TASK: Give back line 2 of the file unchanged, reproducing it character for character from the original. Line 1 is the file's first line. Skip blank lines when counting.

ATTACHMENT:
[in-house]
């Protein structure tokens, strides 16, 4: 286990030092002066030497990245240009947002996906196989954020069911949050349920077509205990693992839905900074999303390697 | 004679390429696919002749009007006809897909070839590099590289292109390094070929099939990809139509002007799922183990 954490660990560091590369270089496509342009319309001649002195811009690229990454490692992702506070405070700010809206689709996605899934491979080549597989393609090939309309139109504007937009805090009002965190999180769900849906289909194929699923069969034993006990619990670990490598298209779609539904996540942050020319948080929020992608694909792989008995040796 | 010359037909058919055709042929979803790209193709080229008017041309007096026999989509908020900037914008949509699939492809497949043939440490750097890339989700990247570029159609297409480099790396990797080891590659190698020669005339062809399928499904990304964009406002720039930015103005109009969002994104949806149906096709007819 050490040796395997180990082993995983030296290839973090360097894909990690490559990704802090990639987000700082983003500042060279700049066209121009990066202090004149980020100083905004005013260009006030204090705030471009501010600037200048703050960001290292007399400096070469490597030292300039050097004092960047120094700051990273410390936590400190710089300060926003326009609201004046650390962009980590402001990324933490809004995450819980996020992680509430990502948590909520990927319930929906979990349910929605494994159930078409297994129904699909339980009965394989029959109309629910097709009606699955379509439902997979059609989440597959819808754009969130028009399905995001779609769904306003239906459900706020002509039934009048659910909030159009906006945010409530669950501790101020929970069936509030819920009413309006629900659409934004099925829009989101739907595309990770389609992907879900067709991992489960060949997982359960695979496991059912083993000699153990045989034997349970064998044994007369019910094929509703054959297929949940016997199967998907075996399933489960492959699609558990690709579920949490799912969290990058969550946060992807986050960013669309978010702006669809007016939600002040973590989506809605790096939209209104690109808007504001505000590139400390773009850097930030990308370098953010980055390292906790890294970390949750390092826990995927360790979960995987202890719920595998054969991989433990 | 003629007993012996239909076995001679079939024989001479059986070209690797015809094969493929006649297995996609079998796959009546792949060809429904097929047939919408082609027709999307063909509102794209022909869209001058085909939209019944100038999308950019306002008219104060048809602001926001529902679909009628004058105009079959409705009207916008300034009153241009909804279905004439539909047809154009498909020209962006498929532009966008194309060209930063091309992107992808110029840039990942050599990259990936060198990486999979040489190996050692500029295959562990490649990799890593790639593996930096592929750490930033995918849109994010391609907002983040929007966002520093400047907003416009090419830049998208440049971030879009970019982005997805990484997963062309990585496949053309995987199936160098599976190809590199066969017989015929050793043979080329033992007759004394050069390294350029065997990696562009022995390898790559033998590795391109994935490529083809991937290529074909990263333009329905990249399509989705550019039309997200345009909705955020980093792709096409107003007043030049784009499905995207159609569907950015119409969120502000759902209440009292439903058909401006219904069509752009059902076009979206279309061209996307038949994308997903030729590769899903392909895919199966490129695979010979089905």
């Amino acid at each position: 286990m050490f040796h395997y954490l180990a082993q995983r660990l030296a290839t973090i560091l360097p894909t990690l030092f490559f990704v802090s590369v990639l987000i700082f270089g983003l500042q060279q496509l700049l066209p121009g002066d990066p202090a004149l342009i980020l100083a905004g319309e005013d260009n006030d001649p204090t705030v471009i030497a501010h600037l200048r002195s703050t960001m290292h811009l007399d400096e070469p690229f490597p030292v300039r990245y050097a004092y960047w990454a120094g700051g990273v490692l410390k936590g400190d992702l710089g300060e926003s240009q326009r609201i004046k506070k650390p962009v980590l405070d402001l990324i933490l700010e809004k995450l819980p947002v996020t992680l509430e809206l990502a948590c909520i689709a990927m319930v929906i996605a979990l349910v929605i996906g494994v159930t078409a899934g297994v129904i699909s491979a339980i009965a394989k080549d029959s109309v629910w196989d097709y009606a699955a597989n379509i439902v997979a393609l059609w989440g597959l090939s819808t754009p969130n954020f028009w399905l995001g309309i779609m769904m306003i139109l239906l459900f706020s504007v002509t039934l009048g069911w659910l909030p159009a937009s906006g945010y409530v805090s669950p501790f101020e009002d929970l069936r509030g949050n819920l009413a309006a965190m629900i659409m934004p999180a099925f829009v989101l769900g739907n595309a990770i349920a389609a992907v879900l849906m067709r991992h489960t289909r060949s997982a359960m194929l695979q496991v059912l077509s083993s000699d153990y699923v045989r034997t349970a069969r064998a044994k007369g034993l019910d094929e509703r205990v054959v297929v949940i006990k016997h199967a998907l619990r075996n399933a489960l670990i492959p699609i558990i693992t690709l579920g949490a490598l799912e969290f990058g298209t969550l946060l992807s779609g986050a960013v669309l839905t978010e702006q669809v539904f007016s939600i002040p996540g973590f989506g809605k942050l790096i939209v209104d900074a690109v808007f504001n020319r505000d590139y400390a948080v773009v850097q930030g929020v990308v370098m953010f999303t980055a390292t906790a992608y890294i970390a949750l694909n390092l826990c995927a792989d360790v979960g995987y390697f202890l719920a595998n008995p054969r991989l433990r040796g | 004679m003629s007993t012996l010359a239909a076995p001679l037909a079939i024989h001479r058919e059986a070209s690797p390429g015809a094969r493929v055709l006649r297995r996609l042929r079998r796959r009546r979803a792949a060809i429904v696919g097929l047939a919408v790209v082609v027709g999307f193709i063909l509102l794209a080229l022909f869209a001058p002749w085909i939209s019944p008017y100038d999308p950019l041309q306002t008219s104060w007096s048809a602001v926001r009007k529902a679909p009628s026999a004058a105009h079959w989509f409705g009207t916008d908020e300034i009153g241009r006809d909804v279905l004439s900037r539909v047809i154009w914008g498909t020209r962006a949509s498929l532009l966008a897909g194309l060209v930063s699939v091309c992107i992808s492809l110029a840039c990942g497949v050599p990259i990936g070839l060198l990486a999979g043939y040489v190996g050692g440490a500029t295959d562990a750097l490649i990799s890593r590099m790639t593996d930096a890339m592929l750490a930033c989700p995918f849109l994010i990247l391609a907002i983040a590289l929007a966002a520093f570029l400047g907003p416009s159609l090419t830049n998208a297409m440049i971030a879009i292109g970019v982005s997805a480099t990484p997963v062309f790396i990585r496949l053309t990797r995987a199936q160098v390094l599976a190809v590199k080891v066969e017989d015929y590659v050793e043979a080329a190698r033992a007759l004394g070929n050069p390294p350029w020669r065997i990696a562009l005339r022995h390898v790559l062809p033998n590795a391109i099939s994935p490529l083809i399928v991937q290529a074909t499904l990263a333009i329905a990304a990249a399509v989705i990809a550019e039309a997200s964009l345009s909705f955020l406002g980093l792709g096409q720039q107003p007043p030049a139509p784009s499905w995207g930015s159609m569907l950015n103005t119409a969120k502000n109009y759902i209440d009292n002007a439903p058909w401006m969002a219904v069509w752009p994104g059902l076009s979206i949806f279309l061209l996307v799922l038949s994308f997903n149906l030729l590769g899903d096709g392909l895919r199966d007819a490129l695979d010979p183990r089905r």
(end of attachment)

């Protein structure tokens, strides 16, 4: 286990030092002066030497990245240009947002996906196989954020069911949050349920077509205990693992839905900074999303390697 | 004679390429696919002749009007006809897909070839590099590289292109390094070929099939990809139509002007799922183990 954490660990560091590369270089496509342009319309001649002195811009690229990454490692992702506070405070700010809206689709996605899934491979080549597989393609090939309309139109504007937009805090009002965190999180769900849906289909194929699923069969034993006990619990670990490598298209779609539904996540942050020319948080929020992608694909792989008995040796 | 010359037909058919055709042929979803790209193709080229008017041309007096026999989509908020900037914008949509699939492809497949043939440490750097890339989700990247570029159609297409480099790396990797080891590659190698020669005339062809399928499904990304964009406002720039930015103005109009969002994104949806149906096709007819 050490040796395997180990082993995983030296290839973090360097894909990690490559990704802090990639987000700082983003500042060279700049066209121009990066202090004149980020100083905004005013260009006030204090705030471009501010600037200048703050960001290292007399400096070469490597030292300039050097004092960047120094700051990273410390936590400190710089300060926003326009609201004046650390962009980590402001990324933490809004995450819980996020992680509430990502948590909520990927319930929906979990349910929605494994159930078409297994129904699909339980009965394989029959109309629910097709009606699955379509439902997979059609989440597959819808754009969130028009399905995001779609769904306003239906459900706020002509039934009048659910909030159009906006945010409530669950501790101020929970069936509030819920009413309006629900659409934004099925829009989101739907595309990770389609992907879900067709991992489960060949997982359960695979496991059912083993000699153990045989034997349970064998044994007369019910094929509703054959297929949940016997199967998907075996399933489960492959699609558990690709579920949490799912969290990058969550946060992807986050960013669309978010702006669809007016939600002040973590989506809605790096939209209104690109808007504001505000590139400390773009850097930030990308370098953010980055390292906790890294970390949750390092826990995927360790979960995987202890719920595998054969991989433990 | 003629007993012996239909076995001679079939024989001479059986070209690797015809094969493929006649297995996609079998796959009546792949060809429904097929047939919408082609027709999307063909509102794209022909869209001058085909939209019944100038999308950019306002008219104060048809602001926001529902679909009628004058105009079959409705009207916008300034009153241009909804279905004439539909047809154009498909020209962006498929532009966008194309060209930063091309992107992808110029840039990942050599990259990936060198990486999979040489190996050692500029295959562990490649990799890593790639593996930096592929750490930033995918849109994010391609907002983040929007966002520093400047907003416009090419830049998208440049971030879009970019982005997805990484997963062309990585496949053309995987199936160098599976190809590199066969017989015929050793043979080329033992007759004394050069390294350029065997990696562009022995390898790559033998590795391109994935490529083809991937290529074909990263333009329905990249399509989705550019039309997200345009909705955020980093792709096409107003007043030049784009499905995207159609569907950015119409969120502000759902209440009292439903058909401006219904069509752009059902076009979206279309061209996307038949994308997903030729590769899903392909895919199966490129695979010979089905």